By Grade Six, I had developed a pretty severe fixation. I liked putting school supplies in my mouth.
Pencils were my favorite. I would slowly bite the yellow off the pencil until the whole thing was a mass of exposed wood, full of teeth marks. When I couldn't find a pencil, a pen was a great substitute. I used to love how a Bic pen lid would get all hot if you chewed on it. Then there were the rulers. I chewed the end off so many rulers back then, like some kind of crazy beaver.
By now it should be clear to you that, back then, I wasn't quite right in the head.
In grade six I also started losing my eyesight. One of my teachers, Mr. Reimann, noticed right away that I had problems paying attention, so he moved me to the front of the class. One day he asked to answer a question he'd written on the board and when I got it completely wrong, he didn't react the way I expected. He said nothing to me, but he called my parents and told them he suspected I'd need glasses. Smart guy.
Mr. Reimann was also responsible for my nickname from grades six to eight. One time he asked a question and for some crazy reason I was actually paying attention and knew the answer, so I put up my hand. He pointed at me and said, "Yes, Ink Mouth?" I answered the question and he said, "You're right! Now go to the bathroom, look in the mirror and then clean yourself up." Turns out the Bic pen I'd been enjoying had burst and I hadn't noticed. My lips and chin were stained blue. Everyone had a good laugh at my expense and the name stuck.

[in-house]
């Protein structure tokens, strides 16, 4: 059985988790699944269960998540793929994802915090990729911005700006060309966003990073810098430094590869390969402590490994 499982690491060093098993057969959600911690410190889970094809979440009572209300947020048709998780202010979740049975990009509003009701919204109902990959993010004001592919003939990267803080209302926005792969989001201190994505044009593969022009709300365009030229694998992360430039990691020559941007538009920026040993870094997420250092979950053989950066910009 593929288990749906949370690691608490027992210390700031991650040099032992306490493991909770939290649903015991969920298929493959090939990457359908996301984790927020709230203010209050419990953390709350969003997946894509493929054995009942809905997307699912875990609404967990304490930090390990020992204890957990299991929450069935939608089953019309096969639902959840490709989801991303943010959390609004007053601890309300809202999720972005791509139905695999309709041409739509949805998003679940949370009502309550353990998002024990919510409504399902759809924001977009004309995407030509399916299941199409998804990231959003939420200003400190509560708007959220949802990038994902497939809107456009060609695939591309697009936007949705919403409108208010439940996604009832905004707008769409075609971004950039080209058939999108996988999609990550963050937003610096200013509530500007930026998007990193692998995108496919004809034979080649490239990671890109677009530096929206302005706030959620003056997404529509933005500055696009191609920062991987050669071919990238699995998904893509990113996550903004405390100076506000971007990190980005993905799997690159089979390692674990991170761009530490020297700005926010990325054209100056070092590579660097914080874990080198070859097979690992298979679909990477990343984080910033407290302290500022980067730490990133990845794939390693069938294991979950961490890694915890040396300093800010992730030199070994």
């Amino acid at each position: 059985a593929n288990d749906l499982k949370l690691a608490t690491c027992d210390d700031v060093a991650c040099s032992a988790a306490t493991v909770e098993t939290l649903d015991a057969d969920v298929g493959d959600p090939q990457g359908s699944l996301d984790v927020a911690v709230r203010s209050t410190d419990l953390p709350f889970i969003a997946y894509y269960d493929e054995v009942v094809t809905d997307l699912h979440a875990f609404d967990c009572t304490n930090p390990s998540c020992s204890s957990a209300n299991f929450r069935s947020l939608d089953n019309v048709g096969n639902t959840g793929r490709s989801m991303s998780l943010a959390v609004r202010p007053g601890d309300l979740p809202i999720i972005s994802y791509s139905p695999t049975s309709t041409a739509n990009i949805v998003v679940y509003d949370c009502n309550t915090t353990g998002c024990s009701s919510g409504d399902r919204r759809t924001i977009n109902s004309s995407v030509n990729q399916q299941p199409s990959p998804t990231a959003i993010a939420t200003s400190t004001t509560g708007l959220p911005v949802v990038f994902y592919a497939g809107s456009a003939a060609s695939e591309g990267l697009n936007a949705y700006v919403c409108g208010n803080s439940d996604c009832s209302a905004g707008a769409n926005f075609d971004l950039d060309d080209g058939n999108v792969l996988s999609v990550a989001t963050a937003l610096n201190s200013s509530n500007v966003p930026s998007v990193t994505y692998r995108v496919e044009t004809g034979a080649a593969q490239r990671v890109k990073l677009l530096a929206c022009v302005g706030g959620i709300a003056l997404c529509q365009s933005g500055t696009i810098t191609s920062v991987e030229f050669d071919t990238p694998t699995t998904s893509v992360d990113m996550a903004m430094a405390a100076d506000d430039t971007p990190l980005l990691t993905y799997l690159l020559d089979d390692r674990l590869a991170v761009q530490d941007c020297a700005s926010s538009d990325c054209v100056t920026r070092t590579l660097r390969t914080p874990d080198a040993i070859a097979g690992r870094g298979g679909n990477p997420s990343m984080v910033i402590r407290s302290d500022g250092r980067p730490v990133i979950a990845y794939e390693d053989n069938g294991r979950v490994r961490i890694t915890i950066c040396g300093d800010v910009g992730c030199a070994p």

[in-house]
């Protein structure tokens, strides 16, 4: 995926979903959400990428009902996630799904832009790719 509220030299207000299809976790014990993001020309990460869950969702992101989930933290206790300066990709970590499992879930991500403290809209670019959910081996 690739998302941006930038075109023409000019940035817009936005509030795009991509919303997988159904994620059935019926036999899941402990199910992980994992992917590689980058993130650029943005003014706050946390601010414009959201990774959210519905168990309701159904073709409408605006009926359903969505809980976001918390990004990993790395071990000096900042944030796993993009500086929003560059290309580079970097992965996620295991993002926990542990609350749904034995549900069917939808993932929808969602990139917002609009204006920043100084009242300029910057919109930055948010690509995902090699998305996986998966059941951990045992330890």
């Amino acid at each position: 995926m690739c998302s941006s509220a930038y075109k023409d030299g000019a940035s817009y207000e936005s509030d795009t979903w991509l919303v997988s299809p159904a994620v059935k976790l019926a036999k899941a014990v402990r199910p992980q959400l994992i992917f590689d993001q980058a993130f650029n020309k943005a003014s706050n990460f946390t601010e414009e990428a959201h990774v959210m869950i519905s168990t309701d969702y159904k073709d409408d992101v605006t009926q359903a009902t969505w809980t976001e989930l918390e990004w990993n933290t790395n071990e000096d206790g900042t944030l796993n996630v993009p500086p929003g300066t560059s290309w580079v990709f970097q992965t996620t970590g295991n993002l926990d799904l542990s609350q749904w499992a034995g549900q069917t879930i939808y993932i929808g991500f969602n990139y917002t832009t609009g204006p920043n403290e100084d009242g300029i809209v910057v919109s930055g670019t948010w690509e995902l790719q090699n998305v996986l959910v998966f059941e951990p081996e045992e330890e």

I was the king of detention in grade six too. Mr. Reimann handed out detentions like candy. My mind was on another planet most of the time back then (how is that different from now?) and I got caught daydreaming several times a day.
The highlight of that year came during the last month of school. It was the end of the day, the bell rang and we all started getting up to leave. Mr. Reimann said, "Where do you think you're going, Ink Mouth?" I pulled my head out of the clouds long enough to answer coherently. I told him I didn't have a detention that day and was going home. He went over to the detention list and checked. "I'm certain you have a detention. You have to. You always have a detention." He went through the list very carefully and discovered that I was right.
"Everyone!", he shouted. "Stop, don't leave. Fuhringer here really doesn't have a detention!" There was a stunned silence. "I think we should give him a round of applause." The class happily clapped and cheered. It was great.
When I got home, my mother said, "You're home early." I just smiled.
Next Story: Squirrels Aren't Stupid. They're Just Thrill Seekers
Previous Story: That's Not How We Use Our Crayons